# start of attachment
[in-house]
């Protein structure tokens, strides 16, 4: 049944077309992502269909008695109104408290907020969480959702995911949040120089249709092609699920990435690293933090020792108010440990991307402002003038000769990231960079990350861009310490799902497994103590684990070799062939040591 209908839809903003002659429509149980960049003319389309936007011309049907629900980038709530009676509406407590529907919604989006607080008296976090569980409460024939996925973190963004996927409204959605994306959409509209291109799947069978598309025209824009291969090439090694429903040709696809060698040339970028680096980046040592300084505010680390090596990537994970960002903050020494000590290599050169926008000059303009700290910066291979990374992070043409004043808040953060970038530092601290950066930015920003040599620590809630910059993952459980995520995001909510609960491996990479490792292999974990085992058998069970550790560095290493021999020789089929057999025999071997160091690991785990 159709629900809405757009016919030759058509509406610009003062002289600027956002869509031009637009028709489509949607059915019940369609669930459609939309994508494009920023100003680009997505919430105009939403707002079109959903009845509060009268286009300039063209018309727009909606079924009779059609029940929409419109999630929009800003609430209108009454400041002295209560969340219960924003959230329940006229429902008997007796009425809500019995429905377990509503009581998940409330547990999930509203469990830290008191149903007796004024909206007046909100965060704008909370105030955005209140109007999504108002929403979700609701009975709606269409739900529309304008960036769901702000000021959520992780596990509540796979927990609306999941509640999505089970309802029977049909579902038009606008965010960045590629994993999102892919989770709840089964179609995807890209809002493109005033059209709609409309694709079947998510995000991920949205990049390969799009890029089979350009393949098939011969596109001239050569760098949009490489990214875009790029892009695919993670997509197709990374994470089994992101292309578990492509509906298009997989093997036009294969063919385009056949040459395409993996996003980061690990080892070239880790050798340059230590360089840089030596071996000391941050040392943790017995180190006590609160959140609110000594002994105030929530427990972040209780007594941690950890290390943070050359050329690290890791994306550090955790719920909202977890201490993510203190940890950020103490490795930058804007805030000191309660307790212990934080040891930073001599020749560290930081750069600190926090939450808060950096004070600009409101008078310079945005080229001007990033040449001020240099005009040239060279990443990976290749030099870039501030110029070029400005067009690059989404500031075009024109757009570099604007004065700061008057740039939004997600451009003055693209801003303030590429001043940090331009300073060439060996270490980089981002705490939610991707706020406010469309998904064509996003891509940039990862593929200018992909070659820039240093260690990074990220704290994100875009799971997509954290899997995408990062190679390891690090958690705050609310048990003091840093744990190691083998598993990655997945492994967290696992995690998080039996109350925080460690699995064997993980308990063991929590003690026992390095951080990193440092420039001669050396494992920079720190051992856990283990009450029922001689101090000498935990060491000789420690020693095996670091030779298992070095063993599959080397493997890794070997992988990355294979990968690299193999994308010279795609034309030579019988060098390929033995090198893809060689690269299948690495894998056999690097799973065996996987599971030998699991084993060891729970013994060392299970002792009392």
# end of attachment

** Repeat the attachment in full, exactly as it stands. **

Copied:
[in-house]
């Protein structure tokens, strides 16, 4: 049944077309992502269909008695109104408290907020969480959702995911949040120089249709092609699920990435690293933090020792108010440990991307402002003038000769990231960079990350861009310490799902497994103590684990070799062939040591 209908839809903003002659429509149980960049003319389309936007011309049907629900980038709530009676509406407590529907919604989006607080008296976090569980409460024939996925973190963004996927409204959605994306959409509209291109799947069978598309025209824009291969090439090694429903040709696809060698040339970028680096980046040592300084505010680390090596990537994970960002903050020494000590290599050169926008000059303009700290910066291979990374992070043409004043808040953060970038530092601290950066930015920003040599620590809630910059993952459980995520995001909510609960491996990479490792292999974990085992058998069970550790560095290493021999020789089929057999025999071997160091690991785990 159709629900809405757009016919030759058509509406610009003062002289600027956002869509031009637009028709489509949607059915019940369609669930459609939309994508494009920023100003680009997505919430105009939403707002079109959903009845509060009268286009300039063209018309727009909606079924009779059609029940929409419109999630929009800003609430209108009454400041002295209560969340219960924003959230329940006229429902008997007796009425809500019995429905377990509503009581998940409330547990999930509203469990830290008191149903007796004024909206007046909100965060704008909370105030955005209140109007999504108002929403979700609701009975709606269409739900529309304008960036769901702000000021959520992780596990509540796979927990609306999941509640999505089970309802029977049909579902038009606008965010960045590629994993999102892919989770709840089964179609995807890209809002493109005033059209709609409309694709079947998510995000991920949205990049390969799009890029089979350009393949098939011969596109001239050569760098949009490489990214875009790029892009695919993670997509197709990374994470089994992101292309578990492509509906298009997989093997036009294969063919385009056949040459395409993996996003980061690990080892070239880790050798340059230590360089840089030596071996000391941050040392943790017995180190006590609160959140609110000594002994105030929530427990972040209780007594941690950890290390943070050359050329690290890791994306550090955790719920909202977890201490993510203190940890950020103490490795930058804007805030000191309660307790212990934080040891930073001599020749560290930081750069600190926090939450808060950096004070600009409101008078310079945005080229001007990033040449001020240099005009040239060279990443990976290749030099870039501030110029070029400005067009690059989404500031075009024109757009570099604007004065700061008057740039939004997600451009003055693209801003303030590429001043940090331009300073060439060996270490980089981002705490939610991707706020406010469309998904064509996003891509940039990862593929200018992909070659820039240093260690990074990220704290994100875009799971997509954290899997995408990062190679390891690090958690705050609310048990003091840093744990190691083998598993990655997945492994967290696992995690998080039996109350925080460690699995064997993980308990063991929590003690026992390095951080990193440092420039001669050396494992920079720190051992856990283990009450029922001689101090000498935990060491000789420690020693095996670091030779298992070095063993599959080397493997890794070997992988990355294979990968690299193999994308010279795609034309030579019988060098390929033995090198893809060689690269299948690495894998056999690097799973065996996987599971030998699991084993060891729970013994060392299970002792009392």